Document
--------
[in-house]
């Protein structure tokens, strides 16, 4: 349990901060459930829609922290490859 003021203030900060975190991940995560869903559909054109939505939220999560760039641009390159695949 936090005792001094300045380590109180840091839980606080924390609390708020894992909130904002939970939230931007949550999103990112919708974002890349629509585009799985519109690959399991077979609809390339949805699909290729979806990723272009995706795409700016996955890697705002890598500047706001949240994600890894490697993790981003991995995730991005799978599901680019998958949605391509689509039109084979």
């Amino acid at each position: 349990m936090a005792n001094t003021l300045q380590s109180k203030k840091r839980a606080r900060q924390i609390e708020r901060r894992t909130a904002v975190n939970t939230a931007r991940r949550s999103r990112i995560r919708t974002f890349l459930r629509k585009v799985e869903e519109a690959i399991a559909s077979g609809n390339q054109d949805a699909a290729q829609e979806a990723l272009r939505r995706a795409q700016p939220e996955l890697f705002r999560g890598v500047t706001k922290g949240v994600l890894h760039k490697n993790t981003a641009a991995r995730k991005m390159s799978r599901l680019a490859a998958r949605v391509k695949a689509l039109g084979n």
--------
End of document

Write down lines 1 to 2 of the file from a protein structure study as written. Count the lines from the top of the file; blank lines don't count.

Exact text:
[in-house]
């Protein structure tokens, strides 16, 4: 349990901060459930829609922290490859 003021203030900060975190991940995560869903559909054109939505939220999560760039641009390159695949 936090005792001094300045380590109180840091839980606080924390609390708020894992909130904002939970939230931007949550999103990112919708974002890349629509585009799985519109690959399991077979609809390339949805699909290729979806990723272009995706795409700016996955890697705002890598500047706001949240994600890894490697993790981003991995995730991005799978599901680019998958949605391509689509039109084979």